Earlier this week, we heard from a reader who was “stuck” in Passau on Uniworld’s River Duchess. Underway now, the ship had been stationary since September 3 due to low water levels on the Danube. “The River Duchess has been impacted by the low water near Passau,” Uniworld’s CEO Ellen Bettridge told us on Wednesday. “Good news is that it is raining.”
The stretch of river between Passau and Regensburg had been impassable until Thursday of this week. This afternoon (Saturday), River Duchess was heading toward Bamberg, doing six knots per hour (~7 mph), according to cruisemapper.com.
Our reader was concerned that River Duchess would not make it to Amsterdam as scheduled. His concern proved to be correct. The ship’s guests debarked yesterday and after a “long bus journey” are staying in a “nice Sheraton hotel in Frankfurt,” our reader says. He didn’t sound as if he was overly miffed about something that Uniworld could not control.
Water level deviations are beyond Uniworld’s control, he commented. Responding to others who are boarding River Duchess tomorrow (Sunday), he said they may be bussed to Cologne or Frankfurt, but added, “When you get on the ship, where ever it is, [the ship] is lovely and the crew are great.”
Deviations like these are not ideal for the guests, the crew or cruise companies. You can bet that Uniworld would rather have its guests in the elegant staterooms and suites on River Duchess than having to spend handsomely for hotel rooms, dining, etc.
“The last thing we want is a deviation, which is why we canceled 10 cruises this season and moved guests to other cruises this year,” Bettridge tells us. She notes that her team does lots of due diligence, monitoring water levels and making decisions based on the water levels and predicted rainfall. Even when forecasts bode favorably, things can change quickly. Is it merely a coincidence that as I write this, my iPhone weather app shows no rain in Asheville currently? But if I were to walk out my front door with no umbrella, I would get doused. Weather forecasts seem to have become works of fiction of late.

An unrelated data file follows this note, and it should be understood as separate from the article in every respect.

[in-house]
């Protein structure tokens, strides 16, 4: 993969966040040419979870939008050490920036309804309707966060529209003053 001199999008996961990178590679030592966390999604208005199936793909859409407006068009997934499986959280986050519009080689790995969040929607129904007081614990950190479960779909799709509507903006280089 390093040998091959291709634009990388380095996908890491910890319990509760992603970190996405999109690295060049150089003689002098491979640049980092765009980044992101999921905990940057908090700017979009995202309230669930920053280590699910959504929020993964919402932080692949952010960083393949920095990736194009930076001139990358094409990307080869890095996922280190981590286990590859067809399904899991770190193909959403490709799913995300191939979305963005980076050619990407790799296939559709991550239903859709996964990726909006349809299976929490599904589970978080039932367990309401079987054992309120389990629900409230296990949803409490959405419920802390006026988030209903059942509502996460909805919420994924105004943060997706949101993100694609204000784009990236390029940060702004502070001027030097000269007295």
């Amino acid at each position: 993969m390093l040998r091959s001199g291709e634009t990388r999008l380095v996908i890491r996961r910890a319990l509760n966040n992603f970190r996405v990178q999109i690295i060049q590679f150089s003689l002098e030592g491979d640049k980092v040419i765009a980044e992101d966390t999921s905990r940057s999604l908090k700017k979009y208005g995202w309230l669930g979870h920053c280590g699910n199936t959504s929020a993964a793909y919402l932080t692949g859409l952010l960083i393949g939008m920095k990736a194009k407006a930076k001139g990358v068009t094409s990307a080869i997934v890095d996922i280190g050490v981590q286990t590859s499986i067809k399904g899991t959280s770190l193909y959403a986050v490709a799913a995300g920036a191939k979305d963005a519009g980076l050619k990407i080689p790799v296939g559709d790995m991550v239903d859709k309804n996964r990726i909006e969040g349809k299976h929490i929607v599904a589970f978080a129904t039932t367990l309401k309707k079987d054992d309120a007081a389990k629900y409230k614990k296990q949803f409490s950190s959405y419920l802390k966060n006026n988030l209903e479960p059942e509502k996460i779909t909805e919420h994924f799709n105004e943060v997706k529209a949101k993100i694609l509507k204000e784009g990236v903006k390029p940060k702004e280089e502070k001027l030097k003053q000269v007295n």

Bettridge says that her team worked hard to keep guests happy and that being docked in Passau allowed Uniworld to run additional shore programs. Despite the circumstances, guest feedback, she says, has been positive.
She suggested we review the feedback about Uniworld on FeeFo, an independent review platform that Bettridge says she cannot edit (in fact, we found several negative comments from disgruntled guests). Earlier this week, a guest affected by water levels, wrote: Everyone was helpful, knowledgeable and gracious. When the river proved too shallow to finish the cruise, alternative excursions were created, extra guides and entertainment materialized and everyone who was leaving from the port we didn’t reach had all of their alternative travel arrangements provided. Special kudos for Ramona, who never lost her cool or her “cool.”
To read guest comments, go to https://www.uniworld.com/ and look for the FeeFo icon as indicated in this screenshot.
Of course, Uniworld’s not the only company that was affected by low water levels on the Danube. Others were stuck in Passau too. Are cruise companies to blame when the weather fails to cooperate? We’re interested in your opinions, so please take a moment to complete our questionnaire below.
Who's To Blame?We can all agree that river cruise companies have no control over water levels that cause deviations. Nonetheless, guests whose cruises are affected by water levels are often understandably disappointed. What responsibility does the cruise company bear? Are deviations due to water levels something they should compensate for - or should river cruise guests be forgiving? What's your opinion?
Here’s wishing you all a nice weekend, and we look forward to hearing what you have to say about who’s responsible when the weather goes awry.